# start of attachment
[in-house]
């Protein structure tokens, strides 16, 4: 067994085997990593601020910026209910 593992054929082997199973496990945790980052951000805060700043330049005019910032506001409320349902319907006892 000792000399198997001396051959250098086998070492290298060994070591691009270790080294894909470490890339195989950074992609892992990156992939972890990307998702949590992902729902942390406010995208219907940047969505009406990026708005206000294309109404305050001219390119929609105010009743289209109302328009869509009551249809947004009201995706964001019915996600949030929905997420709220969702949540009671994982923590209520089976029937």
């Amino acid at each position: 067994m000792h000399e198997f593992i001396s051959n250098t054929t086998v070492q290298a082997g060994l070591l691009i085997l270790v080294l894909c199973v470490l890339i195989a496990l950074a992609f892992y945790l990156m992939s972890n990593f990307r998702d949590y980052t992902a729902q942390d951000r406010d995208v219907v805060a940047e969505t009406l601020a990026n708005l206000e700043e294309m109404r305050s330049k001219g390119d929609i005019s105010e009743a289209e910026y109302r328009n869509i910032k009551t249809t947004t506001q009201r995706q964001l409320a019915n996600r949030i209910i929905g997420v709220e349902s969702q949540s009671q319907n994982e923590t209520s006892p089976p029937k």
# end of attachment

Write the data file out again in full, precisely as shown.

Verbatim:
[in-house]
């Protein structure tokens, strides 16, 4: 067994085997990593601020910026209910 593992054929082997199973496990945790980052951000805060700043330049005019910032506001409320349902319907006892 000792000399198997001396051959250098086998070492290298060994070591691009270790080294894909470490890339195989950074992609892992990156992939972890990307998702949590992902729902942390406010995208219907940047969505009406990026708005206000294309109404305050001219390119929609105010009743289209109302328009869509009551249809947004009201995706964001019915996600949030929905997420709220969702949540009671994982923590209520089976029937």
């Amino acid at each position: 067994m000792h000399e198997f593992i001396s051959n250098t054929t086998v070492q290298a082997g060994l070591l691009i085997l270790v080294l894909c199973v470490l890339i195989a496990l950074a992609f892992y945790l990156m992939s972890n990593f990307r998702d949590y980052t992902a729902q942390d951000r406010d995208v219907v805060a940047e969505t009406l601020a990026n708005l206000e700043e294309m109404r305050s330049k001219g390119d929609i005019s105010e009743a289209e910026y109302r328009n869509i910032k009551t249809t947004t506001q009201r995706q964001l409320a019915n996600r949030i209910i929905g997420v709220e349902s969702q949540s009671q319907n994982e923590t209520s006892p089976p029937k």